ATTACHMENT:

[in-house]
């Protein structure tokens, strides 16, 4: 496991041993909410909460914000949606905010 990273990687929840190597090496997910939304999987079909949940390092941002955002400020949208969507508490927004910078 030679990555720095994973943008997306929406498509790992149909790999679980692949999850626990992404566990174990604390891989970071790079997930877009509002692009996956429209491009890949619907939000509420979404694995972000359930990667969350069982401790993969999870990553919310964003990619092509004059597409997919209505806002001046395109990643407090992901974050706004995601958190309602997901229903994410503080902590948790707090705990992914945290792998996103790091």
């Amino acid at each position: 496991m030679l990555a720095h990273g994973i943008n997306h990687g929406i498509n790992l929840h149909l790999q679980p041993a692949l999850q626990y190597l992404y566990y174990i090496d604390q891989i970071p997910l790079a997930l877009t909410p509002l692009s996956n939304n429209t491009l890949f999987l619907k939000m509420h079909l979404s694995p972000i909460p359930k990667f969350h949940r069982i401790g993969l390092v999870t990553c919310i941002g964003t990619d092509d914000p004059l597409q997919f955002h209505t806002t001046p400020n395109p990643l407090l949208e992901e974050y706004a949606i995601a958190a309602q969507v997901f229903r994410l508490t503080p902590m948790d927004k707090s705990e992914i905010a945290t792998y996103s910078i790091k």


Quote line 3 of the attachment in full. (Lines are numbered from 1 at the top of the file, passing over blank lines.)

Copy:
């Amino acid at each position: 496991m030679l990555a720095h990273g994973i943008n997306h990687g929406i498509n790992l929840h149909l790999q679980p041993a692949l999850q626990y190597l992404y566990y174990i090496d604390q891989i970071p997910l790079a997930l877009t909410p509002l692009s996956n939304n429209t491009l890949f999987l619907k939000m509420h079909l979404s694995p972000i909460p359930k990667f969350h949940r069982i401790g993969l390092v999870t990553c919310i941002g964003t990619d092509d914000p004059l597409q997919f955002h209505t806002t001046p400020n395109p990643l407090l949208e992901e974050y706004a949606i995601a958190a309602q969507v997901f229903r994410l508490t503080p902590m948790d927004k707090s705990e992914i905010a945290t792998y996103s910078i790091k």